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VATICAN-SPORTS Nov-15-2005 (670 words) With photo. xxxi

Coaches, parents must root for whole player, say speakers at Vatican

By Carol Glatz
Catholic News Service

VATICAN CITY (CNS) -- Coaches and parents need to get on the same team and root for the spiritual and personal development of their children on the court or in the field, said some participants at the Vatican's first meeting on sports.

"There's a lot of pressure to develop more elite teams, more winning teams" in youth sports, because "parents want their kids to play in college or to play professional" sports, said Clark Power, associate director of the Center for Ethical Education at the University of Notre Dame, Indiana.

But this often "leads to unrealistic expectations" about what kids can achieve and puts them "under pressure," he said.

Power said coaches should be helped to see that "you're not here to produce the greatest athletes, but you're here to help kids grow."

U.S. Father Kevin Lixey, head of the Vatican's church and sport desk, which sponsored the Nov. 11-12 meeting, said that of all the resources poured into sports coaches typically receive the least investment, even though they usually have a tremendous impact on kids.

The international seminar, titled "The Christian Mission in the Field of Sport Today," invited about 50 participants, some of whom were sports psychologists, professors, professional athletes and just "parents of kids who play sports," said Father Lixey.

One interesting point made at the conference, he said, was that on a parish level or in Catholic schools a typical child may spend "20 hours with a catechist, but then spend maybe 200 hours a year in front of a coach."

But "one of the things we least invest any resources in is the coach, or the volunteer, even the physical education program in a Catholic school; there's really no vision at all of how sports should be played," he told Catholic News Service.

Another conference participant, Darrell Miller, a former Major League Baseball player for the California Angels, said "fewer coaches are teaching values and espousing those values" and parents, too, are "losing perspective" by not fostering these values in their kids.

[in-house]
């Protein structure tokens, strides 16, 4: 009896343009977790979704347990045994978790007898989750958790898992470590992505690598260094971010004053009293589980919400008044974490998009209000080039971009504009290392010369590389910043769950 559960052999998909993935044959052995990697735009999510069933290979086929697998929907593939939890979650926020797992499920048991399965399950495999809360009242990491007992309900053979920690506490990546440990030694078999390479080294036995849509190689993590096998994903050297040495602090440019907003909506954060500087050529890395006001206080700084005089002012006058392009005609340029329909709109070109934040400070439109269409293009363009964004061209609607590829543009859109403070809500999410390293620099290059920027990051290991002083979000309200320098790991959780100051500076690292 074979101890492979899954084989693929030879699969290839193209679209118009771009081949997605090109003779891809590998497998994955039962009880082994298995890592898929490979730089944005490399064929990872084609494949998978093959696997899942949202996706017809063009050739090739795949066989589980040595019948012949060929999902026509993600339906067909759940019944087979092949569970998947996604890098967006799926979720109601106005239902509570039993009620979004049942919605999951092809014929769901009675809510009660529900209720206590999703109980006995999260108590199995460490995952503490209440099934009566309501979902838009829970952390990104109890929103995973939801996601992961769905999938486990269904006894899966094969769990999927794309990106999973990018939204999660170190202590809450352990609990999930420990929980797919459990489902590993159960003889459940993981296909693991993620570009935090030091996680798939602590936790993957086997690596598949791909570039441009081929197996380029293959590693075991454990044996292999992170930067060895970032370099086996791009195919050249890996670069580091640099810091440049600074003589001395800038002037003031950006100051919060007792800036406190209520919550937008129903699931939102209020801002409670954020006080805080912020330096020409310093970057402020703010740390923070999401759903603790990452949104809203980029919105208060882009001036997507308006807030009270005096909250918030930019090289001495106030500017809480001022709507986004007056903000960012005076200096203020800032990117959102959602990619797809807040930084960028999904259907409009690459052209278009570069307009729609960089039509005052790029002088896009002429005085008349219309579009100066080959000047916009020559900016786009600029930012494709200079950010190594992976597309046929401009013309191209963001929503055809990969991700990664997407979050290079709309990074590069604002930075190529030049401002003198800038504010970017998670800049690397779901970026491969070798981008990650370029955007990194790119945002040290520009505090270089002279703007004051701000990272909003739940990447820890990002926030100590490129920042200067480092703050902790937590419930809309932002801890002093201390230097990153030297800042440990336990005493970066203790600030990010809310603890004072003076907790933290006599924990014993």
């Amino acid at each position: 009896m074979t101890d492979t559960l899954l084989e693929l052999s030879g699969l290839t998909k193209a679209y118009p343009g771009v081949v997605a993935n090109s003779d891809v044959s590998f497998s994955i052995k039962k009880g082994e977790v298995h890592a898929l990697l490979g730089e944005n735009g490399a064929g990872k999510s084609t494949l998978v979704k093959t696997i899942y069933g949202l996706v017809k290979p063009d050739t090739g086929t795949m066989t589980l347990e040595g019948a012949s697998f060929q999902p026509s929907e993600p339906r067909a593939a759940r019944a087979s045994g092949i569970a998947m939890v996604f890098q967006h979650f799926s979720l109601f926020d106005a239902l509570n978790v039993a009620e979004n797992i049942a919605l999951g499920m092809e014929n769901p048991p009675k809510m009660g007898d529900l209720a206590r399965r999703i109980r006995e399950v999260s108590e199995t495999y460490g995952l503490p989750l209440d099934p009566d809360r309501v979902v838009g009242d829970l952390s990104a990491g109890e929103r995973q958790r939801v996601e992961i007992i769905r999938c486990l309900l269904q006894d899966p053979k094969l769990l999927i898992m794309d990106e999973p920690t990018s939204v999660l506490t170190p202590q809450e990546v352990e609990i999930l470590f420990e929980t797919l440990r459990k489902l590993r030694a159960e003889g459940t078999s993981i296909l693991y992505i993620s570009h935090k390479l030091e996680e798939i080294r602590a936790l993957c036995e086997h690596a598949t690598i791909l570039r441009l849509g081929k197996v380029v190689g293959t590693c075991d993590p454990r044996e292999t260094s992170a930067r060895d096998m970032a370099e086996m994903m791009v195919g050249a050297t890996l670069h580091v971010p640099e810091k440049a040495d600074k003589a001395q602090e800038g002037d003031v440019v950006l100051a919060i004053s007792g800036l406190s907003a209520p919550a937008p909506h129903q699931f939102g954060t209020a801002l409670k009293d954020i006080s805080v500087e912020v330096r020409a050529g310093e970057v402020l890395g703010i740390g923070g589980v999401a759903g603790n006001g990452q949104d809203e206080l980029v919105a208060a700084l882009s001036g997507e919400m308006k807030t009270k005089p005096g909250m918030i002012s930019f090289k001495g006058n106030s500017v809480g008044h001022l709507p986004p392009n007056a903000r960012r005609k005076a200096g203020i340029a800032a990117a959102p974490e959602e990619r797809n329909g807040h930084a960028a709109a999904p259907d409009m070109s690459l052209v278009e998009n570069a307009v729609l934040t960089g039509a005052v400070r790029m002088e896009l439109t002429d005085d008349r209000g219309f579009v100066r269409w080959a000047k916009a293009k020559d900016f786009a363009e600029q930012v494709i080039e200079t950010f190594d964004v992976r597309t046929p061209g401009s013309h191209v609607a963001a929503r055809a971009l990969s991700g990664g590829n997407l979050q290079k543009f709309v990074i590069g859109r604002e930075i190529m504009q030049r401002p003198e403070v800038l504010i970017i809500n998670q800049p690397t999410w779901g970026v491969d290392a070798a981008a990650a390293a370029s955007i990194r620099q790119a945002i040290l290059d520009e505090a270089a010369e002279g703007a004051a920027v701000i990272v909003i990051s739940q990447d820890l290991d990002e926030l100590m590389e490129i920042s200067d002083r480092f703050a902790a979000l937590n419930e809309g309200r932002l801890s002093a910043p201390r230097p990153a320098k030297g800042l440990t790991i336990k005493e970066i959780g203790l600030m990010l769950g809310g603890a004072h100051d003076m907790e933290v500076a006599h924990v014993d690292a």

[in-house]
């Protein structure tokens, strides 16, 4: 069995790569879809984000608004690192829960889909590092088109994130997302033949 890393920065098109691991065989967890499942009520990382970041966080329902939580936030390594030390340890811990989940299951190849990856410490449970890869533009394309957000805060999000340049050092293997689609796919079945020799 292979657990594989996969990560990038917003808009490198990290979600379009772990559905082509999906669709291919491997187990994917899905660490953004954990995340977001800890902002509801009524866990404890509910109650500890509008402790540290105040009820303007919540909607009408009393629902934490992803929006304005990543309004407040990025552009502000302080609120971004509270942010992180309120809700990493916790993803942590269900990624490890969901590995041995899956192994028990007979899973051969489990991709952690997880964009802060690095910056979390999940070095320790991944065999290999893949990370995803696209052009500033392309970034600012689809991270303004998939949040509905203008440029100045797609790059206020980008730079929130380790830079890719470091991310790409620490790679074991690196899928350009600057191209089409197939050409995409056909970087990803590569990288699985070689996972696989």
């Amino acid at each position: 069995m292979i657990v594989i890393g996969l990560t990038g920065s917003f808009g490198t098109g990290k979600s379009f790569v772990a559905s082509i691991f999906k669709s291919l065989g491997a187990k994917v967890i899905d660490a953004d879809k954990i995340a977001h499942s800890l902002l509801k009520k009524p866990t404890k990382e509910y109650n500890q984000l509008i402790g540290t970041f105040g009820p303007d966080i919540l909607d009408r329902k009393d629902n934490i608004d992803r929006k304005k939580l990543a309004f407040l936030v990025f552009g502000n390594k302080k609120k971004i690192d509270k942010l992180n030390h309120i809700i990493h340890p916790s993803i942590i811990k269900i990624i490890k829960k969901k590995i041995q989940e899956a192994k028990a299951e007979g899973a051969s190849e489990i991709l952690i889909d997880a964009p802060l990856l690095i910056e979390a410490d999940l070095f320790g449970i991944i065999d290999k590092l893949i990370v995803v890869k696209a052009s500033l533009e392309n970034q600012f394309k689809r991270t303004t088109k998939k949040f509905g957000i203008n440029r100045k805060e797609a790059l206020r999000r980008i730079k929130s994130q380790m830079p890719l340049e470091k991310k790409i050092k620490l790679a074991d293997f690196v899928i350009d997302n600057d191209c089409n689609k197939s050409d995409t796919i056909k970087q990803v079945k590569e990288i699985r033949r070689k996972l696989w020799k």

Power said it is often the parents who put pressure on the coaches to hammer out a winning team or turn their child into a star player.

He said efforts should be focused "on the parents and coaches together, to get them both on the same page, talking the same language, with the same basic philosophy" that put values and the welfare of the child first in sports.

A recent survey by Notre Dame researchers found "a greater incidence" of "poor sportsmanship and worse" in Catholic rather than in public school programs, according to a Nov. 8 university press release.

Power said sports should be seen as a ministry. He said coaches should be teachers and ministers and be reminded they "are here to serve the children."

Adults' attitudes toward youth sports should be "I'm here to help the child to play" and to remember "it is just a game," he said.

Power's Play Like a Champion program, which has been selected for use by the U.S. National Center for Catholic Youth Sports, aims to create "a better athlete," not just a nice person.

"What's better for the development of an athlete is also best for the development of the person," he said.

Miller, who is now director of Major League Baseball's Urban Youth Baseball Academy in California, said sports, done right, teaches a person valuable lessons in life like how to "handle success and failure."

Also, learning about self-sacrifice on the field so one's team can win carries over into life, he said, when "you ask how do I sacrifice for others" and "do that for my family."

The church needs to help promote "an understanding of the value of athletics and use it for the common good whose byproduct is personal good," he said.

People need to be reminded that sports should be played "for the good of mankind" and that it is "not about wins and losses, but betterment of human development," said Miller.


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